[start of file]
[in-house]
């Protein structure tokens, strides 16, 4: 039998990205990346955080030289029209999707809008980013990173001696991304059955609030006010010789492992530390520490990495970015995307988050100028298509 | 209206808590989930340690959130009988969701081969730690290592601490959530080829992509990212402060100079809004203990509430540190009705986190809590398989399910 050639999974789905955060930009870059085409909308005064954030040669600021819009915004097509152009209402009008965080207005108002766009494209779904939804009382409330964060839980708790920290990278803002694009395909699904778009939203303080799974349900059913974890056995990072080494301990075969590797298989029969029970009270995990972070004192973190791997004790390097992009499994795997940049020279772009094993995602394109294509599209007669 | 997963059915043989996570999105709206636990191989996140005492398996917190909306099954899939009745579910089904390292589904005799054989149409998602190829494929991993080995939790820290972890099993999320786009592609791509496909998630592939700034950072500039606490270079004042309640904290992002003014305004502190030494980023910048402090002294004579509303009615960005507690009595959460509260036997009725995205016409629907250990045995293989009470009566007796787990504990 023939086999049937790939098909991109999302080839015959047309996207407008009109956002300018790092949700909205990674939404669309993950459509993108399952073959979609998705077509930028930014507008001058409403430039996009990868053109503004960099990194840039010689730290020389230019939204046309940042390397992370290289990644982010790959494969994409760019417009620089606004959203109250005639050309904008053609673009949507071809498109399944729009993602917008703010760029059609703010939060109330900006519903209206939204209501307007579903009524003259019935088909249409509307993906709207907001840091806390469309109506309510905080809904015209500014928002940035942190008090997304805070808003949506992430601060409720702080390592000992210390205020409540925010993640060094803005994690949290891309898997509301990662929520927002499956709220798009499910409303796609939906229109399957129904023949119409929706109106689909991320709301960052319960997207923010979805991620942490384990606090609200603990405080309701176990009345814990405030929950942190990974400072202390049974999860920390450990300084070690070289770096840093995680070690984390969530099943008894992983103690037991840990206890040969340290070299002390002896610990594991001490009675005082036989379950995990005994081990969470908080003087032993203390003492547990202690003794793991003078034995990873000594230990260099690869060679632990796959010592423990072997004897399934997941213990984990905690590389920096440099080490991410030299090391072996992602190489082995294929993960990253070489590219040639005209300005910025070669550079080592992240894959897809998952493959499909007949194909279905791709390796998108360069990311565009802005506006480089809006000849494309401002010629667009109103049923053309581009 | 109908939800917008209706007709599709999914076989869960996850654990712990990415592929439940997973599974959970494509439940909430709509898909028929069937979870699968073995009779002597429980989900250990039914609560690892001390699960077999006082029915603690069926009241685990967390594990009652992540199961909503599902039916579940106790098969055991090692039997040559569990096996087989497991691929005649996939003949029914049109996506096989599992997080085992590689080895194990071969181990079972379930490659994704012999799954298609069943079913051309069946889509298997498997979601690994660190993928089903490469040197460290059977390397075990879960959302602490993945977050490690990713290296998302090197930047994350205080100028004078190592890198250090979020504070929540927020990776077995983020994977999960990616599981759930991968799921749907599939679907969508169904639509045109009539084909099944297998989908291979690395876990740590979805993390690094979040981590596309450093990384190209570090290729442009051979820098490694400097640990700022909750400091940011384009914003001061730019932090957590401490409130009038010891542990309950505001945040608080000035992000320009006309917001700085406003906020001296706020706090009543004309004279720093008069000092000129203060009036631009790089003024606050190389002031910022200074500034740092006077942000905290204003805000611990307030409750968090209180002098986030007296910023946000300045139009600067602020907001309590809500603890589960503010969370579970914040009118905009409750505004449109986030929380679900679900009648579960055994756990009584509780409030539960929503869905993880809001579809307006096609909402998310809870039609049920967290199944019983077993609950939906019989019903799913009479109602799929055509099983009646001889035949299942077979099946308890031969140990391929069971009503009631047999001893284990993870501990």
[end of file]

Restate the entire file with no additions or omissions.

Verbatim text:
[in-house]
């Protein structure tokens, strides 16, 4: 039998990205990346955080030289029209999707809008980013990173001696991304059955609030006010010789492992530390520490990495970015995307988050100028298509 | 209206808590989930340690959130009988969701081969730690290592601490959530080829992509990212402060100079809004203990509430540190009705986190809590398989399910 050639999974789905955060930009870059085409909308005064954030040669600021819009915004097509152009209402009008965080207005108002766009494209779904939804009382409330964060839980708790920290990278803002694009395909699904778009939203303080799974349900059913974890056995990072080494301990075969590797298989029969029970009270995990972070004192973190791997004790390097992009499994795997940049020279772009094993995602394109294509599209007669 | 997963059915043989996570999105709206636990191989996140005492398996917190909306099954899939009745579910089904390292589904005799054989149409998602190829494929991993080995939790820290972890099993999320786009592609791509496909998630592939700034950072500039606490270079004042309640904290992002003014305004502190030494980023910048402090002294004579509303009615960005507690009595959460509260036997009725995205016409629907250990045995293989009470009566007796787990504990 023939086999049937790939098909991109999302080839015959047309996207407008009109956002300018790092949700909205990674939404669309993950459509993108399952073959979609998705077509930028930014507008001058409403430039996009990868053109503004960099990194840039010689730290020389230019939204046309940042390397992370290289990644982010790959494969994409760019417009620089606004959203109250005639050309904008053609673009949507071809498109399944729009993602917008703010760029059609703010939060109330900006519903209206939204209501307007579903009524003259019935088909249409509307993906709207907001840091806390469309109506309510905080809904015209500014928002940035942190008090997304805070808003949506992430601060409720702080390592000992210390205020409540925010993640060094803005994690949290891309898997509301990662929520927002499956709220798009499910409303796609939906229109399957129904023949119409929706109106689909991320709301960052319960997207923010979805991620942490384990606090609200603990405080309701176990009345814990405030929950942190990974400072202390049974999860920390450990300084070690070289770096840093995680070690984390969530099943008894992983103690037991840990206890040969340290070299002390002896610990594991001490009675005082036989379950995990005994081990969470908080003087032993203390003492547990202690003794793991003078034995990873000594230990260099690869060679632990796959010592423990072997004897399934997941213990984990905690590389920096440099080490991410030299090391072996992602190489082995294929993960990253070489590219040639005209300005910025070669550079080592992240894959897809998952493959499909007949194909279905791709390796998108360069990311565009802005506006480089809006000849494309401002010629667009109103049923053309581009 | 109908939800917008209706007709599709999914076989869960996850654990712990990415592929439940997973599974959970494509439940909430709509898909028929069937979870699968073995009779002597429980989900250990039914609560690892001390699960077999006082029915603690069926009241685990967390594990009652992540199961909503599902039916579940106790098969055991090692039997040559569990096996087989497991691929005649996939003949029914049109996506096989599992997080085992590689080895194990071969181990079972379930490659994704012999799954298609069943079913051309069946889509298997498997979601690994660190993928089903490469040197460290059977390397075990879960959302602490993945977050490690990713290296998302090197930047994350205080100028004078190592890198250090979020504070929540927020990776077995983020994977999960990616599981759930991968799921749907599939679907969508169904639509045109009539084909099944297998989908291979690395876990740590979805993390690094979040981590596309450093990384190209570090290729442009051979820098490694400097640990700022909750400091940011384009914003001061730019932090957590401490409130009038010891542990309950505001945040608080000035992000320009006309917001700085406003906020001296706020706090009543004309004279720093008069000092000129203060009036631009790089003024606050190389002031910022200074500034740092006077942000905290204003805000611990307030409750968090209180002098986030007296910023946000300045139009600067602020907001309590809500603890589960503010969370579970914040009118905009409750505004449109986030929380679900679900009648579960055994756990009584509780409030539960929503869905993880809001579809307006096609909402998310809870039609049920967290199944019983077993609950939906019989019903799913009479109602799929055509099983009646001889035949299942077979099946308890031969140990391929069971009503009631047999001893284990993870501990």